From a player’s perspective, Gronk probably isn’t crazy about playing PAT, but he does it because it’s required of him to do so. When was the last time anyone was seriously injured on an extra=point attempt? He’s far more likely to be injured making an acrobatic TD grab in double coverage than a straight up block on PAT. What if the Colts decided to run an overload-FG block on the play like Oakland did to Baltimore? Gronk might be called upon to run a route, and I suppose Bellichick would have been evil for scoring on that play too.

Imagine you go to the bar with your friends. You spend all night dancing with the girl you had your eye on since you walked in. Just before the last two songs of night, the DJ comes over and tells you to sit down so your little brother can dance with your girl. Sure, he’s your brother, you trust him, and you danced with her all night. But the night isn’t over, you’re not finished your job, and you didn’t spend 90 minutes suffering through music you hate to impress this girl so your bro could take over during the slow jam. That’s what it feels like being pulled from a football game during a win. You slay the dragons to storm the castle and kiss the princess, not to watch your friends do it while you man the drawbridge.

In my playing days through high school and college I experienced my share of blowouts, both as a victor and as a victim. What I NEVER experienced was a healthy player EVER asking to be taken out of a game no matter what end of the beating we were on. You stay on the field until a sub runs into the huddle and removes you. Then you argue with the coach who took you out. I’m willing to bet more players are injured falling downstairs or riding motorcycles each year than playing on the field goal unit. I know teammates that played through dislocated shoulders, concussions, broken hands, broken ribs, and torn ligaments without mentioning it. Most players hide injuries and continue playing until they absolutely can’t continue. I know I did.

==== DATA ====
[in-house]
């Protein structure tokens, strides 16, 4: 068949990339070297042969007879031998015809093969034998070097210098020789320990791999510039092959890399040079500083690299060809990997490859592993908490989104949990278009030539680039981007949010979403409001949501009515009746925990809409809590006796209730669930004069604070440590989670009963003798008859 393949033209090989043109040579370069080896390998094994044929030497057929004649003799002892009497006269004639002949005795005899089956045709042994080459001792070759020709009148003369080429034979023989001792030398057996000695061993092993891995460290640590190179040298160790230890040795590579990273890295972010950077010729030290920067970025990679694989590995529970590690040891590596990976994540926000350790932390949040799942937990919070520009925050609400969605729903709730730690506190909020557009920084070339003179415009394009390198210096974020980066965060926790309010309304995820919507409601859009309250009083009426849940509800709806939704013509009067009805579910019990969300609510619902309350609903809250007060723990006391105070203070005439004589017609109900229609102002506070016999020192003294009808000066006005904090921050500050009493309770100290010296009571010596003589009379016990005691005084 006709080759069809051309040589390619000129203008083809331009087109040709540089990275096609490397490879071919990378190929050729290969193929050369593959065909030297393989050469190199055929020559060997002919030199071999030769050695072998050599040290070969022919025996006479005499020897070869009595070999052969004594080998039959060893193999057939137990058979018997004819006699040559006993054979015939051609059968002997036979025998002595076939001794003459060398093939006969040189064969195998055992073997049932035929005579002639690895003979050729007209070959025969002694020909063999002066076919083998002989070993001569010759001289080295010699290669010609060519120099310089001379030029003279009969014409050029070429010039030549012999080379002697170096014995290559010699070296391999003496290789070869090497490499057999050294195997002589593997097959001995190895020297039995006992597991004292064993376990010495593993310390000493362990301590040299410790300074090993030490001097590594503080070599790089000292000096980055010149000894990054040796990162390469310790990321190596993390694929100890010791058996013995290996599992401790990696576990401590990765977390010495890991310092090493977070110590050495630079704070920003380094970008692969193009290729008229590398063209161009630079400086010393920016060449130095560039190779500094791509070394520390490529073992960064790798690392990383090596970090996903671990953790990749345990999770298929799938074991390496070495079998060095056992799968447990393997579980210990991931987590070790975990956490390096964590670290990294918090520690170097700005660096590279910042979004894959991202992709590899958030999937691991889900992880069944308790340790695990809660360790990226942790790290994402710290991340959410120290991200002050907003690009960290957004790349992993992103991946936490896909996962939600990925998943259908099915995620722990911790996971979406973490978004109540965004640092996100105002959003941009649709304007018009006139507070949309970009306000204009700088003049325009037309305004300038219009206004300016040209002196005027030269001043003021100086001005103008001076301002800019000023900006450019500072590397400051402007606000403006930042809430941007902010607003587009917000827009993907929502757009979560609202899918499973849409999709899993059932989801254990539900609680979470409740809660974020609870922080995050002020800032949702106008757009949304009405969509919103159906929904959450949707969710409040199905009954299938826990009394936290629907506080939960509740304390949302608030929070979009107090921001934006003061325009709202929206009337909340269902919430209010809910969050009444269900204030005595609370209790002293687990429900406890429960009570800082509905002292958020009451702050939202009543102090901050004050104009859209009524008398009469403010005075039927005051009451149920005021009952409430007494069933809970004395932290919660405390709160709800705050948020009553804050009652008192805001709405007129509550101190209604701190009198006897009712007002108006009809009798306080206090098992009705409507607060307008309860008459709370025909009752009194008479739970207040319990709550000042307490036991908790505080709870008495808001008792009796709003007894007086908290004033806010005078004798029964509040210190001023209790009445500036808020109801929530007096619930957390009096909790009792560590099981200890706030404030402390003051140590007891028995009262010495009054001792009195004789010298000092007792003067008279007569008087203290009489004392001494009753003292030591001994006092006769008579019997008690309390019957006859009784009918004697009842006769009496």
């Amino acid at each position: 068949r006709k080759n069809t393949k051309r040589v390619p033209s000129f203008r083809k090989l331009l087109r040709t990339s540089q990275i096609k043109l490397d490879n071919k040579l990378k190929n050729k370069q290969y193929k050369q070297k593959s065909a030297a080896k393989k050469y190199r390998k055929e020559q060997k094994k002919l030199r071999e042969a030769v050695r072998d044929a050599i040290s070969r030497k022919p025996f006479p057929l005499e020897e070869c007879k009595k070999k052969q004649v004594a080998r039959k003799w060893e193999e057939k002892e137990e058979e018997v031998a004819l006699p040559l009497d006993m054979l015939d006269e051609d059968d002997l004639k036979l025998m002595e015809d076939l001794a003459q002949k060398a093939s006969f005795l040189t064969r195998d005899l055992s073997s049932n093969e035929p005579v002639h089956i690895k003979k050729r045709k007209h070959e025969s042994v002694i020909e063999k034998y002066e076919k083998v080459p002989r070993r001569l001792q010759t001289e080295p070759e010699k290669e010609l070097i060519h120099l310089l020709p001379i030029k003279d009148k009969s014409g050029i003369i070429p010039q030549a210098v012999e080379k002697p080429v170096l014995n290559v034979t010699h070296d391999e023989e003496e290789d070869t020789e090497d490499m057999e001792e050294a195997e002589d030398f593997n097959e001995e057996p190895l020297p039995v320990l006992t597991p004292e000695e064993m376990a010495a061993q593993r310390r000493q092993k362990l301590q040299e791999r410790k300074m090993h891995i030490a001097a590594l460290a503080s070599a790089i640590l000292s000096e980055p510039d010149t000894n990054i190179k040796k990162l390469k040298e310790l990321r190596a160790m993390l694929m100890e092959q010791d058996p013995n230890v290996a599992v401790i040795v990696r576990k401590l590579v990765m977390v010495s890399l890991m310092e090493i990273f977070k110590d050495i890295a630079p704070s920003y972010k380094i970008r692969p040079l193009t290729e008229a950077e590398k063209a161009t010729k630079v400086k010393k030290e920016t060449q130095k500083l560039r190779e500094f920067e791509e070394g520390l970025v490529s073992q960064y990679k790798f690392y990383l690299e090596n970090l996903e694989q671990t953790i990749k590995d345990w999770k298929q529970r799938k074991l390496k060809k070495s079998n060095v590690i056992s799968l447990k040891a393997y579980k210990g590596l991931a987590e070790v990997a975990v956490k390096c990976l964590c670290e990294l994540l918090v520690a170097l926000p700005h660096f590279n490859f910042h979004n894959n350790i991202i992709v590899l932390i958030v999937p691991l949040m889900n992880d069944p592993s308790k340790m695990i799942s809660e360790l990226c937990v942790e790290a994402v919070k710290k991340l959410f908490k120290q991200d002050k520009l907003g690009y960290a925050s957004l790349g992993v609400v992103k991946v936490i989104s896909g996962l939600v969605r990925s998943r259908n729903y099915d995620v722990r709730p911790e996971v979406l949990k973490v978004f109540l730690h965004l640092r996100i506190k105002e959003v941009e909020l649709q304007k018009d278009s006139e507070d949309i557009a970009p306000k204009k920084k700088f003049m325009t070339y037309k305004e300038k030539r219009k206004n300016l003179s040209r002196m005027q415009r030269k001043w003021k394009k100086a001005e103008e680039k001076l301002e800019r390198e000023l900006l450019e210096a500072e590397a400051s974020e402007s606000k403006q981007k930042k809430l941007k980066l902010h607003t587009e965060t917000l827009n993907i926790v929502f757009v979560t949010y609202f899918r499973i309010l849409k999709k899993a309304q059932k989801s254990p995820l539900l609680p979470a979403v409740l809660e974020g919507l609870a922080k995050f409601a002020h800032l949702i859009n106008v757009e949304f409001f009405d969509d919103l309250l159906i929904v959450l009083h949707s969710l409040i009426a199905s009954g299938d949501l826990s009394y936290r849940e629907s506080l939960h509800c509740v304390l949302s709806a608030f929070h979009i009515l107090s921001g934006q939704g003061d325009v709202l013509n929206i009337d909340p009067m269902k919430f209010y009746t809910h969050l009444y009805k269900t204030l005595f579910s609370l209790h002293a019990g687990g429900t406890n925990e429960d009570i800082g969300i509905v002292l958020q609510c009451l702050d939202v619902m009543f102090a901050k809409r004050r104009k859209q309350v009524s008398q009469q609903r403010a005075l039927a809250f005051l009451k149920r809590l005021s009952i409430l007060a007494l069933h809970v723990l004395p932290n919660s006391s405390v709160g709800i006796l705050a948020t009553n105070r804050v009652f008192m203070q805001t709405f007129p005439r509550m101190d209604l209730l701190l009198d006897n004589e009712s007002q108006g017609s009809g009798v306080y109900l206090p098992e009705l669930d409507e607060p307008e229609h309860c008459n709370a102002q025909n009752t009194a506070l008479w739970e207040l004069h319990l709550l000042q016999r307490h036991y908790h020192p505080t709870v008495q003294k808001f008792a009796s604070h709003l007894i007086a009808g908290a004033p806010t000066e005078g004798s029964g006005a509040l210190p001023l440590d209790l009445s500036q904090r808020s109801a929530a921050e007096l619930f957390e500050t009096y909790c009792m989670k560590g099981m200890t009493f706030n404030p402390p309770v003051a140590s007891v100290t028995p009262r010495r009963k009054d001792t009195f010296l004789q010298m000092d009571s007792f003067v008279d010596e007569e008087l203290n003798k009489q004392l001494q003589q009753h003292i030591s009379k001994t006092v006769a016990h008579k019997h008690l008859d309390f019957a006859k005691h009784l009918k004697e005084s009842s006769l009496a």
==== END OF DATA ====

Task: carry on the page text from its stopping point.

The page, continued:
In one of the more painful memories of my athletic career, I broke my wrist playing in the first game of the season as a high school senior. It happened on the second drive of the game when I came down from the safety spot and made a routine tackle on a wide sweep. I knew within a few plays that something was wrong, but I kept my mouth shut and stayed in the game. I was saved as a receiver on offense since it was a cold, rainy day and our fullback was taking dives for 20 yard scampers, so catching became less of a concern. (I still had two catches for 30 some yards and no drops, thank you very much). If my backup had even tried to get in the game I would have told him to back the hell up and know his role.